The 2020 presidential race is moving into its final stages after a wild primary season. As the last candidate remaining and the presumptive Democratic nominee, former Vice President Joe Biden has the endorsements of nearly every other Democratic primary candidate. On Tuesday, April 14, Biden added another coveted endorsement to his arsenal, when former President Barack Obama endorsed Joe Biden and finally made his position clear.
In a video message published on Tuesday, Obama began by addressing the ongoing coronavirus pandemic. He then explained why he thinks Biden would be the best person to lead in a time of crisis. "The spirit of looking out for one another can't be restricted to our homes or our workplaces or our neighborhoods or our houses of worship," Obama said in his video message. "It also has to be reflected in our national government ... And that's why I'm so proud to endorse Joe Biden for president of the United States."
Obama went on to highlight Biden's role in helping him address the 2009 H1N1 outbreak and the 2014 ebola epidemic. Biden himself has also pointed to his experience during the swine flu and ebola outbreaks in order to pitch his coronavirus plan. "Joe has the character and the experience to guide us through one of our darkest times and heal us through a long recovery," Obama said.
But Obama's video was more than just an endorsement of Biden. It was also a message to progressives who had rallied around Vermont Sen. Bernie Sanders. Although Sanders suspended his campaign on April 8, Democrats remain concerned about a divided Democratic party. Sanders himself endorsed Biden on April 13. Both Biden and Obama have reportedly been working behind the scenes with Sanders, as well as with Massachusetts senator and former presidential contender Elizabeth Warren, to discuss policy and electoral strategy. During his video endorsement, Obama acknowledged just how much of an impact Sanders' movement has had on the Democratic Party and the country.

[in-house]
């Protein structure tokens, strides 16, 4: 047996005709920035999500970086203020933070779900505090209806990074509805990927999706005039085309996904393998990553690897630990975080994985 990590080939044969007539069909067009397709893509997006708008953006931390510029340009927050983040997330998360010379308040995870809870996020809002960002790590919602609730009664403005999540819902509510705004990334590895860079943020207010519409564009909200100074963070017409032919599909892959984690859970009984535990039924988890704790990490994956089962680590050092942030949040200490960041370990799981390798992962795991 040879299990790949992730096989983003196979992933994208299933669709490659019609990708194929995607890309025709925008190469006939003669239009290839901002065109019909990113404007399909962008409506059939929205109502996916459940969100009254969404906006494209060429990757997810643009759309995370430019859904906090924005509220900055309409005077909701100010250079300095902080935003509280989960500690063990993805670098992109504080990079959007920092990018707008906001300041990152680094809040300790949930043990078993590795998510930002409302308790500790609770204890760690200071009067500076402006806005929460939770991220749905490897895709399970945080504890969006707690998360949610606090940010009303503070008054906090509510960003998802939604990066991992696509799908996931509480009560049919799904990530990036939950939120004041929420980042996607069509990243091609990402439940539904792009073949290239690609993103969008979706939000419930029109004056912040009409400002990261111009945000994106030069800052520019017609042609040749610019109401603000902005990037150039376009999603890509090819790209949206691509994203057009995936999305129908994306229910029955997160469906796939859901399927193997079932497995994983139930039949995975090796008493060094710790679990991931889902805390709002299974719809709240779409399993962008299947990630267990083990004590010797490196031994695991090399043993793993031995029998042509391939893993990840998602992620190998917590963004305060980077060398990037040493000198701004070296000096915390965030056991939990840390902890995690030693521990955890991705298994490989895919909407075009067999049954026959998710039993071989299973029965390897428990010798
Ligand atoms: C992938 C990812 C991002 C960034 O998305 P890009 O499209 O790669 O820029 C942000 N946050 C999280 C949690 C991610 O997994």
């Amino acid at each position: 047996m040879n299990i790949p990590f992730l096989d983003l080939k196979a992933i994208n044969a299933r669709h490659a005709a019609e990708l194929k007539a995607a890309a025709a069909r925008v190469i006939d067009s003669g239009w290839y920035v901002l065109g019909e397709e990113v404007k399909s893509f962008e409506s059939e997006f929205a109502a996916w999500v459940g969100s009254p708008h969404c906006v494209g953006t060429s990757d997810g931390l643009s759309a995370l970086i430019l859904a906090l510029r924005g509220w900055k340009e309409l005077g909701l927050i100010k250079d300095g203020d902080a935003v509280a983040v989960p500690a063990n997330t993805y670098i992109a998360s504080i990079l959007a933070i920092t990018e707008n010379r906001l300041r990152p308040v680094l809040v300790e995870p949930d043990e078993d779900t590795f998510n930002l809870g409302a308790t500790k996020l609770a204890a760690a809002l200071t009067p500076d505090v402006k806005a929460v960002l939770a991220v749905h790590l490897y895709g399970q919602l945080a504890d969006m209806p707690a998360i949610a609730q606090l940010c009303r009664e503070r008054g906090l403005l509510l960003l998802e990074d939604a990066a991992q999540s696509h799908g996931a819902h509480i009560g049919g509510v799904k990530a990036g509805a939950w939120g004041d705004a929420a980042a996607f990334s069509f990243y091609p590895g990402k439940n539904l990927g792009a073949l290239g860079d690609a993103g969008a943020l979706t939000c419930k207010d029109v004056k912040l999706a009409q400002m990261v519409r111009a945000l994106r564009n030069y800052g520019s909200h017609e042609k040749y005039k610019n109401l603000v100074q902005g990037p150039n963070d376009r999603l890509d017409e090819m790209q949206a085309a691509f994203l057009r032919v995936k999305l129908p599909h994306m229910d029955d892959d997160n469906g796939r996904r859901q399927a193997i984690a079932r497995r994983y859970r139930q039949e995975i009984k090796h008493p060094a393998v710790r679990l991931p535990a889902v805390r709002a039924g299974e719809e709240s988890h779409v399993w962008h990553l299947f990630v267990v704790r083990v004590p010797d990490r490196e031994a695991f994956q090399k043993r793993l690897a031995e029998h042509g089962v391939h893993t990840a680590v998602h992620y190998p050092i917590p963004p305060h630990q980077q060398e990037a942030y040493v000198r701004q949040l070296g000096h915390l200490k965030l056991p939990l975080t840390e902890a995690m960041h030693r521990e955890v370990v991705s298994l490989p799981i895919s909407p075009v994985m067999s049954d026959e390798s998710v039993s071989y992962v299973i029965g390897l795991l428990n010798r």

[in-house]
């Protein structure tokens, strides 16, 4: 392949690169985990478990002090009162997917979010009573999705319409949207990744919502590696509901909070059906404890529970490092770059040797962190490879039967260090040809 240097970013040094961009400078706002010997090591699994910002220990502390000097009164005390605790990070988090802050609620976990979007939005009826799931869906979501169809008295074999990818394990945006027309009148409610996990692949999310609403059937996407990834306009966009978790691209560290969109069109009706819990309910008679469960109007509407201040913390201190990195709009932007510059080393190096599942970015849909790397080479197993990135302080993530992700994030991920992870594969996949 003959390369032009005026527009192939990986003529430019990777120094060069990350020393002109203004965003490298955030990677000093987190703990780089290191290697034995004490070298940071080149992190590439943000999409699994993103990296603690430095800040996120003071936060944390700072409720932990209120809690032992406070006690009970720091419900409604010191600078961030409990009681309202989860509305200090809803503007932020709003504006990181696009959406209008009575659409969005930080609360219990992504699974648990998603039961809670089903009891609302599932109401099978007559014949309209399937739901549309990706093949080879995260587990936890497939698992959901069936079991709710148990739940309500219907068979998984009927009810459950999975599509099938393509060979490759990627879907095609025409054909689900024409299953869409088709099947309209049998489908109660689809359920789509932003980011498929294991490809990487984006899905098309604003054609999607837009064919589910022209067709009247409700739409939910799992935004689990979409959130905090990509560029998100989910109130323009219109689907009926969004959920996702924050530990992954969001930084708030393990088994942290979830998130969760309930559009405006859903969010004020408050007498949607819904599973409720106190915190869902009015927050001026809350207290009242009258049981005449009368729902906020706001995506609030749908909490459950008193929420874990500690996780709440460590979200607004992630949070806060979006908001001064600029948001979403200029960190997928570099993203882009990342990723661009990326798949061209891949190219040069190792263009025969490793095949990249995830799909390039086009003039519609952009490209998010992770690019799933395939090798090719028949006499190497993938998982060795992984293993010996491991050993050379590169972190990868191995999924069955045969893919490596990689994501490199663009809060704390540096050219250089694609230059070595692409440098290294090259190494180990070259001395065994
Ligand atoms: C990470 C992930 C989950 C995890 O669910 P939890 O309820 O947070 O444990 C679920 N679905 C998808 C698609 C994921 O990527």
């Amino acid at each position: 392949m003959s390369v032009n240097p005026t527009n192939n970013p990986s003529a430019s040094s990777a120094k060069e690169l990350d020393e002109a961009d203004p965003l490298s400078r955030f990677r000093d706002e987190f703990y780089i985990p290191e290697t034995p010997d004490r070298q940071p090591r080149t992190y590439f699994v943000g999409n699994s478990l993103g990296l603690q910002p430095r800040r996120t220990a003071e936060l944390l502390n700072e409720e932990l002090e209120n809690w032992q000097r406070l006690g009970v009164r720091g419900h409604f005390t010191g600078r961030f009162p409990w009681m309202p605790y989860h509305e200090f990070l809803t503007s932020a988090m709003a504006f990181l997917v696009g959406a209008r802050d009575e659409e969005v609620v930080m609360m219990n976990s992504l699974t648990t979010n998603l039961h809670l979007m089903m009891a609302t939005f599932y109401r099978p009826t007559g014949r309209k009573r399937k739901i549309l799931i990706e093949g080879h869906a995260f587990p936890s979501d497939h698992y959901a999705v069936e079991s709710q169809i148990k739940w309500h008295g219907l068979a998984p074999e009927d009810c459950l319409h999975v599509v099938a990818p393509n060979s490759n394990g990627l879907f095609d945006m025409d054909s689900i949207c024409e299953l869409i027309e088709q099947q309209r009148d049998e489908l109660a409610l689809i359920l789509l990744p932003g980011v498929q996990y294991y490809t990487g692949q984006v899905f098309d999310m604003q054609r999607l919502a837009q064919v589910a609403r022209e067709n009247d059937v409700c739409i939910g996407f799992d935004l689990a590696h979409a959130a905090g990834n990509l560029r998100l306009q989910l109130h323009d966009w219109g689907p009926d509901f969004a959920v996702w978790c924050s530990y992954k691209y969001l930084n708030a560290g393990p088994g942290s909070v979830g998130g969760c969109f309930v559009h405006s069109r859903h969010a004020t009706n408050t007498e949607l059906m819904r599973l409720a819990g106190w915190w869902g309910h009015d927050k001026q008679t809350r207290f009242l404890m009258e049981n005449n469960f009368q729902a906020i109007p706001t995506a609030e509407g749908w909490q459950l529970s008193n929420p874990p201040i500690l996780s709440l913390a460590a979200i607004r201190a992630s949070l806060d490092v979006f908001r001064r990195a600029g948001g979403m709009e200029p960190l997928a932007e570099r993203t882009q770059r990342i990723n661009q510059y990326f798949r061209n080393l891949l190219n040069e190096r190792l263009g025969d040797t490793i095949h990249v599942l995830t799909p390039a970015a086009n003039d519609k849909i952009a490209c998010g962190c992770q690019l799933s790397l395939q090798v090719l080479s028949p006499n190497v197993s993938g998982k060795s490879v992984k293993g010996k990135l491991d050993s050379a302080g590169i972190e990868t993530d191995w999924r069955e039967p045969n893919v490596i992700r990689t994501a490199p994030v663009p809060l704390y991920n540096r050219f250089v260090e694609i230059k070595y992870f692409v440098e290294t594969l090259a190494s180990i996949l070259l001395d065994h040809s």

"Bernie's an American original, a man who has devoted his life to giving voice working people's hopes, dreams, and frustrations," Obama said. "The ideas he's championed ... will be critical in moving America in a direction of progress and hope."
Sanders and Biden are already working together. During Sanders' endorsement on April 13, the two announced they would establish six policy working groups to focus on issues that have been central to the 2020 election — education, criminal justice, climate change, immigration, the economy, and health care, per ABC News.
Sanders made it clear even after endorsing Biden that the two of them still have significant differences, but he expressed his hope that the joint task forces would "work out real solutions to these very, very important problems" like health care reform.
Obama concluded his video by calling for "real structural change," including an expansion of Medicare and a return to the Paris climate agreement — but he also called on Americans to get more involved in politics. "Our country's future hangs on this election," he said. According to Obama, Republicans have threatened basic American principles like voting rights and transparency, and to respond appropriately, "the Democratic Party will have to be bold."
With a diverse and unusually wide pool of candidates initially running for the Democratic nomination, Obama's endorsement has been the subject of a lot of speculation. The former president largely remained on the sidelines as the primary field thinned out, but now that Obama has officially endorsed Biden, he could be a powerful surrogate. Not only can Obama help unite Democrats against Republican President Donald Trump, CNN reported, but also he can speak to the importance of this election in the long term.
"This crisis has reminded us that government matters. It's reminded us that good government matters," Obama said in his video. "In other words, elections matter. Right now, we need Americans of goodwill to unite in a great awakening." As the November 2020 election draws closer, Obama's support could have a tangible impact on Biden's chances against Trump.